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Tree feller dies after being struck by limb of tree being felled in West Virginia.

West Virginia Department of Health & Human Services
Morgantown, WV: U.S. Department of Health and Human Services, Public Health Service, Centers for Disease Control and Prevention, National Institute for Occupational Safety and Health, FACE 99WV005, 1999 Jul; :1-6
On December 1, 1998, a 25-year-old male tree feller (the victim) died of injuries sustained when he was struck on the head by a limb which had snapped off of the tree he was felling as the tree impacted the ground. The victim was felling trees on terrain with an average 35% slope. He was in the process of felling a yellow poplar. The poplar was approximately 24 inches in diameter at breast height and 90 feet tall. The tree was non-typical in that it had a large, 65-foot-long limb which was 18 feet above the ground. The limb was approximately 6 inches in diameter at the point of attachment and was oriented 90 degrees to the tree's trunk. The limb was pointing directly downhill, which was also the direction of the felling. After making the final cut, the victim retreated approximately 21 feet from the stump at an angle close to 45 degrees uphill from the cutting side. The victim was hit on the back of the head with the tapered end of the limb as it flipped back uphill towards the logger. A dozer operator discovered the victim shortly after the incident and notified the owner. The owner administered first aid and CPR. Another worker ran to a local residence and contacted EMS. The victim was life-flighted to the local trauma center and died the next day. The WV FACE Investigator concluded that, to reduce the likelihood of similar occurrences, employers should: 1. Ensure that tree fellers properly evaluate the timber and the area around the timber to be felled so that potential hazards can be identified and appropriate control measures implemented. 2. Develop, implement, and enforce a written safety program which includes, but is not limited to, training in hazard identification, avoidance, and abatement. 3. Designate a competent person to conduct frequent and regular site safety inspections.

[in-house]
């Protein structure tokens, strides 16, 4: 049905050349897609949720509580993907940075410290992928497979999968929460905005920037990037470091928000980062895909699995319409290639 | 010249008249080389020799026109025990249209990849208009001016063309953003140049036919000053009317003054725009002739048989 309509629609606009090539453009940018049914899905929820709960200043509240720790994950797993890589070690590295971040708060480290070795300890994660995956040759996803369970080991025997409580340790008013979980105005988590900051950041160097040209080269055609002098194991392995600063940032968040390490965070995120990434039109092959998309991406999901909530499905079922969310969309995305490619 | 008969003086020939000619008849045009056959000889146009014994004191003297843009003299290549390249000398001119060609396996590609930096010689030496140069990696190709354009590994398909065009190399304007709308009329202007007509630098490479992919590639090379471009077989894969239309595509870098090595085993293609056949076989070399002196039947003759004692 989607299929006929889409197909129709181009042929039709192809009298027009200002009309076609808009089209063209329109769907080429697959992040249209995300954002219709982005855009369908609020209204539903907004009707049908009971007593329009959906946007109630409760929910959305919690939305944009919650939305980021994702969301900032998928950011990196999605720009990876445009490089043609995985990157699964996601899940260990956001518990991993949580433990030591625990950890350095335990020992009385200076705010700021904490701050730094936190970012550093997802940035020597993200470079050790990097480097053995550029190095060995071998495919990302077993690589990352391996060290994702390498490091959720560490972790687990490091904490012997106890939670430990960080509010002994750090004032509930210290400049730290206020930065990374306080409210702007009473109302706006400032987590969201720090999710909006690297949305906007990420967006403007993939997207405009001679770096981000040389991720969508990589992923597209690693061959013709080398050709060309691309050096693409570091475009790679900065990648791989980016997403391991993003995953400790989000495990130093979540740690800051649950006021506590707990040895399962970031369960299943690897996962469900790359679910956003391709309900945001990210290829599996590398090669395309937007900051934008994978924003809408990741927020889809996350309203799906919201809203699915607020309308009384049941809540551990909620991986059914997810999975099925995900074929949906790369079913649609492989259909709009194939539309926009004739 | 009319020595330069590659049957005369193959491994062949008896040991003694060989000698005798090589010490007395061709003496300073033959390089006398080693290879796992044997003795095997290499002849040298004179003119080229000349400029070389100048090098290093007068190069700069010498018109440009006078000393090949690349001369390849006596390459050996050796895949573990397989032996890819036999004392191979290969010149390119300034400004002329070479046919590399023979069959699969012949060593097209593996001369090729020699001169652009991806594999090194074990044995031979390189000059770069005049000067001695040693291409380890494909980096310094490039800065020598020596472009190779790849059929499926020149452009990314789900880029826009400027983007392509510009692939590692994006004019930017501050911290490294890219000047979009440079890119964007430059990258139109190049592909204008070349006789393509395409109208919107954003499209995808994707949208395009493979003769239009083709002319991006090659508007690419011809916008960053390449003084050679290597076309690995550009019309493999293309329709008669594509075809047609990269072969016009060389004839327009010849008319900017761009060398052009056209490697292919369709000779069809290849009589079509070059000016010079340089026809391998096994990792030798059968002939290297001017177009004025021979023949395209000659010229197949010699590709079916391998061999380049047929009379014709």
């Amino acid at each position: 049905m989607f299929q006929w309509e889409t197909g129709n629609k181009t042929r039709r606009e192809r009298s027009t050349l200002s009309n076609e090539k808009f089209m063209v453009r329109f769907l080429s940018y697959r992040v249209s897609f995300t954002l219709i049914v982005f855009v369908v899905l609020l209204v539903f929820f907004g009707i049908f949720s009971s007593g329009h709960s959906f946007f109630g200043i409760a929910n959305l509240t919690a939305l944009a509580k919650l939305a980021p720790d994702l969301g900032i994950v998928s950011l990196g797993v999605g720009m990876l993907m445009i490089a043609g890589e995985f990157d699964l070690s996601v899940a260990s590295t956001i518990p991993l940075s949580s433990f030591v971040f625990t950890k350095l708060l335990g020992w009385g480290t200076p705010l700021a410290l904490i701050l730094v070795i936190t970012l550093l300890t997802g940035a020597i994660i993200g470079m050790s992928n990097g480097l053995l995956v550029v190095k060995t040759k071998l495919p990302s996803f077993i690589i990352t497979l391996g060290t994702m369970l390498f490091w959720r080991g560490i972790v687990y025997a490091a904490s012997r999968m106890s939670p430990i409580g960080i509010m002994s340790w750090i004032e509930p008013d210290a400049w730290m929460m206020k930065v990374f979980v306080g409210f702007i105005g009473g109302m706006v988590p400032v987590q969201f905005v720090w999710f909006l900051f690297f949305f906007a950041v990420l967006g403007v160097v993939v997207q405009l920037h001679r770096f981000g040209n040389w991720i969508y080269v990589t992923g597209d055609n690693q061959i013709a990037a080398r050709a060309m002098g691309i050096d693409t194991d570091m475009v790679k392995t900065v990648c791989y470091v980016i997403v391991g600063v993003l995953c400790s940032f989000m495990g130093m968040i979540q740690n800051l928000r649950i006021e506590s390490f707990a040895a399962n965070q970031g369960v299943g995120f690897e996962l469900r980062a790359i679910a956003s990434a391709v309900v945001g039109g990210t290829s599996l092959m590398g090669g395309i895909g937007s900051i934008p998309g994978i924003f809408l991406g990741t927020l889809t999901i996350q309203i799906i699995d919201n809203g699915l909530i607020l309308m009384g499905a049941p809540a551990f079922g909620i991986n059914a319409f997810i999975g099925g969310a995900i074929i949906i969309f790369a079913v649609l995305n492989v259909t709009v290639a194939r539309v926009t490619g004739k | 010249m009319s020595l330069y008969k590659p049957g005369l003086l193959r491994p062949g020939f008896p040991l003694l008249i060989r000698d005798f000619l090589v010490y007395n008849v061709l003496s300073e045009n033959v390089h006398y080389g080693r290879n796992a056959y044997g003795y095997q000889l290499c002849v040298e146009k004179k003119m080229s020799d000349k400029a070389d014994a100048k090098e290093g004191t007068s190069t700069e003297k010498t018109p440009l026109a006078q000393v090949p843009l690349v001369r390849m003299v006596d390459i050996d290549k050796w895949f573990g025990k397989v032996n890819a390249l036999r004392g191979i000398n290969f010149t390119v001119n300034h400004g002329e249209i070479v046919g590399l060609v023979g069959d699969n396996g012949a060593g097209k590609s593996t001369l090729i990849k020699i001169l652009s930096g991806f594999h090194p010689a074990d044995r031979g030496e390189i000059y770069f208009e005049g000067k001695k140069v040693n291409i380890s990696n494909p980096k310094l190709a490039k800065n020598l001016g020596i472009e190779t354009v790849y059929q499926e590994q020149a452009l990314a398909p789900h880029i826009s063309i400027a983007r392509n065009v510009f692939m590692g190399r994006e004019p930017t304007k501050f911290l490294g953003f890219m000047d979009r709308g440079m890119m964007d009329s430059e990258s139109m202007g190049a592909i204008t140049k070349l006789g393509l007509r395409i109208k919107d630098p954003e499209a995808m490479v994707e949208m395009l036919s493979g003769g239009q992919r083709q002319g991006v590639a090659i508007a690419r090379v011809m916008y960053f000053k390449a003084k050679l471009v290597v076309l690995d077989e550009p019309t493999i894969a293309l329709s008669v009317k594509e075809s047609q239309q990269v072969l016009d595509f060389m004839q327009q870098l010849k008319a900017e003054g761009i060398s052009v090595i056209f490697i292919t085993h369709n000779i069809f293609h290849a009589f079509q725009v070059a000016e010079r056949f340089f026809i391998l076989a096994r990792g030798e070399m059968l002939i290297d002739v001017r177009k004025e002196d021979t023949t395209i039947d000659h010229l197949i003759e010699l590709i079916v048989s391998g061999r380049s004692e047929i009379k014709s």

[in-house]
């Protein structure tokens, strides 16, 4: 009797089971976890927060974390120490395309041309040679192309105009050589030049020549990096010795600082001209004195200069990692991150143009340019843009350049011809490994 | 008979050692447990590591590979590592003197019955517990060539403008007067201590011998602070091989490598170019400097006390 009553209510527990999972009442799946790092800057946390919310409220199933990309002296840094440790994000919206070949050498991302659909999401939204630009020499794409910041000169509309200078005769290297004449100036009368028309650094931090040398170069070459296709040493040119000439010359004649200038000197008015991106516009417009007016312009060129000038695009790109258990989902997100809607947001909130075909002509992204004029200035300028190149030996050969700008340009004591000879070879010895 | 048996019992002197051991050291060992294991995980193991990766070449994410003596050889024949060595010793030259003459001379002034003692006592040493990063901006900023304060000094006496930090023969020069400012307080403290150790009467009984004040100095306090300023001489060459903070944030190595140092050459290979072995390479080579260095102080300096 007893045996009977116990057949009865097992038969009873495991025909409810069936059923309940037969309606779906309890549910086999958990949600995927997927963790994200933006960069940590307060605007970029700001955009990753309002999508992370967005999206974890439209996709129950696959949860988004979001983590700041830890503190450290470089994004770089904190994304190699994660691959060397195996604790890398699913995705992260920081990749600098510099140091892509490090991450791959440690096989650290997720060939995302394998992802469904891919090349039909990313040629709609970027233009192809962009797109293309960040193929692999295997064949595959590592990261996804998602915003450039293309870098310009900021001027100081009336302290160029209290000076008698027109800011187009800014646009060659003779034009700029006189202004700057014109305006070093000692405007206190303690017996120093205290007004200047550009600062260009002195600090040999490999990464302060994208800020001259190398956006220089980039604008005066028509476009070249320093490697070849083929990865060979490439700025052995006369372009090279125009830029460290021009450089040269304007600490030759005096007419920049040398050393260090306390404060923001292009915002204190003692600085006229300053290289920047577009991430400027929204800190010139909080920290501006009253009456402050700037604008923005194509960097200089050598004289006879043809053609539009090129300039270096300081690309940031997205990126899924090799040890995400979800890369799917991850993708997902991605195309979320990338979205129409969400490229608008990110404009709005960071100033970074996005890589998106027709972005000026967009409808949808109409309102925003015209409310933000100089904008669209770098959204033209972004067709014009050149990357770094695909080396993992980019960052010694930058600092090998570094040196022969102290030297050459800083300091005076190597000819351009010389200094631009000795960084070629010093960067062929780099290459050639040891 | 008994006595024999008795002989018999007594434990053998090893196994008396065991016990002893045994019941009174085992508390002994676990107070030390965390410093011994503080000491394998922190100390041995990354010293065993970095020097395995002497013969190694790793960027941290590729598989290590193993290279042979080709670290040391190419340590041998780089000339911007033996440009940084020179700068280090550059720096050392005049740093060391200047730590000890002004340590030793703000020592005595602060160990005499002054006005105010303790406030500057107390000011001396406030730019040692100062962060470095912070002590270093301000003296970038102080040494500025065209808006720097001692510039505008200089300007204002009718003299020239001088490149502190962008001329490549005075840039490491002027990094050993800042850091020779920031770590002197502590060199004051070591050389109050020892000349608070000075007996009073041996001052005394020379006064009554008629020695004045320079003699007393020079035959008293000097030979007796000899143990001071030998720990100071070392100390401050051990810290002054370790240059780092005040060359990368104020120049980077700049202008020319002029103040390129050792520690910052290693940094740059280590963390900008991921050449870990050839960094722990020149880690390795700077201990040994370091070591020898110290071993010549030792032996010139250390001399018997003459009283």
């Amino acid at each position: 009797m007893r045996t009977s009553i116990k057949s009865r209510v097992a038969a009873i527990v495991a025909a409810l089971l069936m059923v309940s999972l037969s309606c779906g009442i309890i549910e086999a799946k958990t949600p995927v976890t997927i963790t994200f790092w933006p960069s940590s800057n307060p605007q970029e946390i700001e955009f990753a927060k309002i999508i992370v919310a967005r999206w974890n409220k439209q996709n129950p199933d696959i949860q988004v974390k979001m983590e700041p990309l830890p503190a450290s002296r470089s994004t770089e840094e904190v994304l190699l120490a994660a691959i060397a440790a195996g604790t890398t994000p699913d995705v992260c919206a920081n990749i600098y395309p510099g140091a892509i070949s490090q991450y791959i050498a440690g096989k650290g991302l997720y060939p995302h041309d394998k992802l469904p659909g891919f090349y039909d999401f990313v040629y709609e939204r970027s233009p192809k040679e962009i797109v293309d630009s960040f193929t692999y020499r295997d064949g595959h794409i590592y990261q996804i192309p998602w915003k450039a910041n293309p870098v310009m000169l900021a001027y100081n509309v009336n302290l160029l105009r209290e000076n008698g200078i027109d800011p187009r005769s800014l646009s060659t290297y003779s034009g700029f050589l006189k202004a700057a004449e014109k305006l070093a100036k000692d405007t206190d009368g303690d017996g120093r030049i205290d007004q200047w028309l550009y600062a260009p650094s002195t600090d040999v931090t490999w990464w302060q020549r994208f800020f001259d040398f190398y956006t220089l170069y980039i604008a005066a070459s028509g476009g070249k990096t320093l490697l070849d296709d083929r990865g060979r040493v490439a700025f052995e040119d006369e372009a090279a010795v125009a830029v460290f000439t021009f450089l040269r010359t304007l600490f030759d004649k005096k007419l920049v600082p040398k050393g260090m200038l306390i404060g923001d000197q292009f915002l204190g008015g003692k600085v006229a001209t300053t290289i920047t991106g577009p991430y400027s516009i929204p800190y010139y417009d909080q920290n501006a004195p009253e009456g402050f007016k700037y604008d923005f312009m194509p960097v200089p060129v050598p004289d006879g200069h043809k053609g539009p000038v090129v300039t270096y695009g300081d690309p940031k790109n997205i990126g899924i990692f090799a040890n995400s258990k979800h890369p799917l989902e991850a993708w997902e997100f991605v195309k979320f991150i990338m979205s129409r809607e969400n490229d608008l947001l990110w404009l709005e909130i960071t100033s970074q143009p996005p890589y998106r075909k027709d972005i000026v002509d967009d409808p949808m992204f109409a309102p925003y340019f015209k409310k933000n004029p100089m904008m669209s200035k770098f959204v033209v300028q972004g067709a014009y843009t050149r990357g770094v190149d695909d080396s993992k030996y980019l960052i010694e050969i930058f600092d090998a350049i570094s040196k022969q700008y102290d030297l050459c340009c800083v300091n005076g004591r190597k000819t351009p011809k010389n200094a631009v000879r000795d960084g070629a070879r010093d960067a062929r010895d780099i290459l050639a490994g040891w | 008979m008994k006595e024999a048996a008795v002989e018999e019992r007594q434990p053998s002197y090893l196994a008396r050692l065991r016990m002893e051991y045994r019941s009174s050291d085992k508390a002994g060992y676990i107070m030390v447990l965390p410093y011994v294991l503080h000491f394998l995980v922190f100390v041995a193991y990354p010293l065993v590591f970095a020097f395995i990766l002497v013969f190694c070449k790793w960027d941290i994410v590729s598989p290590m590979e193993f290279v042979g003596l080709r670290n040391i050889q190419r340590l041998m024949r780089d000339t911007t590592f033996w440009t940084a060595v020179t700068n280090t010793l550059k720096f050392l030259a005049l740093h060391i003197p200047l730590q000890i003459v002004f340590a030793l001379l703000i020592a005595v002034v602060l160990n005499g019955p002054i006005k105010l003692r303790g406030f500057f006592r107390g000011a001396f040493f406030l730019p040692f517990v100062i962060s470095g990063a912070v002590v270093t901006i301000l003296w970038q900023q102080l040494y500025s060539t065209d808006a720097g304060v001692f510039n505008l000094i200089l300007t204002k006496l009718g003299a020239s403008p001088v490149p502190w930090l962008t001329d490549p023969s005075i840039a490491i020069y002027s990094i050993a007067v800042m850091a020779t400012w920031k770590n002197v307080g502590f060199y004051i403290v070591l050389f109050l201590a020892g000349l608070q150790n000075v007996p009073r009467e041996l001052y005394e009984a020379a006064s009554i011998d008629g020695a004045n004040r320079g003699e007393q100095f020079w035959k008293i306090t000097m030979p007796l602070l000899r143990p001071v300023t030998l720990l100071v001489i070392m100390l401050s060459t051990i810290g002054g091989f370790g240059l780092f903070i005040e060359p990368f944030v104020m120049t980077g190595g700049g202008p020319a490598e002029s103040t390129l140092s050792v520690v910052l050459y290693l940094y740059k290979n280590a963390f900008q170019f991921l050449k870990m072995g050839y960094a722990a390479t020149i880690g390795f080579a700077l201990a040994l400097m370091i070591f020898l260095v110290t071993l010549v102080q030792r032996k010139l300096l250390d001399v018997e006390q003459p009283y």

Region-3; Accident-analysis; Accident-prevention; Accidents; Injuries; Injury-prevention; Traumatic-injuries; Work-operations; Work-analysis; Work-areas; Work-performance; Work-practices; Safety-education; Safety-equipment; Safety-measures; Safety-monitoring; Safety-programs; Training; Safety-personnel; Logging-workers; Forestry; Forestry-workers
Publication Date
Document Type
Field Studies; Fatality Assessment and Control Evaluation
Funding Type
Cooperative Agreement
Fiscal Year
NTIS Accession No.
NTIS Price
Identifying No.
FACE-99WV005; Cooperative-Agreement-Number-U60-CCU-312914
SIC Code
Source Name
National Institute for Occupational Safety and Health
Performing Organization
West Virginia Department of Health & Human Services
Page last reviewed: September 2, 2020
Content source: National Institute for Occupational Safety and Health Education and Information Division